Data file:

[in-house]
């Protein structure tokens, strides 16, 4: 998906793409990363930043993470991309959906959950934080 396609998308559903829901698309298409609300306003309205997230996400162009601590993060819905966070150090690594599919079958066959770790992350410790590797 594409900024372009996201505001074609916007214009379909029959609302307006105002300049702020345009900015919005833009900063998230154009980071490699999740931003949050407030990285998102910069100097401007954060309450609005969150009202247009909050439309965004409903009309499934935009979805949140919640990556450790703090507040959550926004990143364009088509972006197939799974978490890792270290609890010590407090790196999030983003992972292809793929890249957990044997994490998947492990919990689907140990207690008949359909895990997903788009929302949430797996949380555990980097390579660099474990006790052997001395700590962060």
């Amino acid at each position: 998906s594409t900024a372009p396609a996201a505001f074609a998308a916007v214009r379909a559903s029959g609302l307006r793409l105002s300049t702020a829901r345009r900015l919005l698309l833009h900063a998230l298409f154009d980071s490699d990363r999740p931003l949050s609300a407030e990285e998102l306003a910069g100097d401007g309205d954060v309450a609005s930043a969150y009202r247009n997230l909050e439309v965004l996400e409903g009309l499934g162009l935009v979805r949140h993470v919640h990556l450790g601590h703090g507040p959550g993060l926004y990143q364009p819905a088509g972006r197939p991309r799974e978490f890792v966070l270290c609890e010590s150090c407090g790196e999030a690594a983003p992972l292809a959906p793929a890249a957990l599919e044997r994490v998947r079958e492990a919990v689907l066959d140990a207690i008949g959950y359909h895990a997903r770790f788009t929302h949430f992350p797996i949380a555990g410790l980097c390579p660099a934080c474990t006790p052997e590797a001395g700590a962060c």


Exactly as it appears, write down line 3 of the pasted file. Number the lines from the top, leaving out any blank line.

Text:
């Amino acid at each position: 998906s594409t900024a372009p396609a996201a505001f074609a998308a916007v214009r379909a559903s029959g609302l307006r793409l105002s300049t702020a829901r345009r900015l919005l698309l833009h900063a998230l298409f154009d980071s490699d990363r999740p931003l949050s609300a407030e990285e998102l306003a910069g100097d401007g309205d954060v309450a609005s930043a969150y009202r247009n997230l909050e439309v965004l996400e409903g009309l499934g162009l935009v979805r949140h993470v919640h990556l450790g601590h703090g507040p959550g993060l926004y990143q364009p819905a088509g972006r197939p991309r799974e978490f890792v966070l270290c609890e010590s150090c407090g790196e999030a690594a983003p992972l292809a959906p793929a890249a957990l599919e044997r994490v998947r079958e492990a919990v689907l066959d140990a207690i008949g959950y359909h895990a997903r770790f788009t929302h949430f992350p797996i949380a555990g410790l980097c390579p660099a934080c474990t006790p052997e590797a001395g700590a962060c």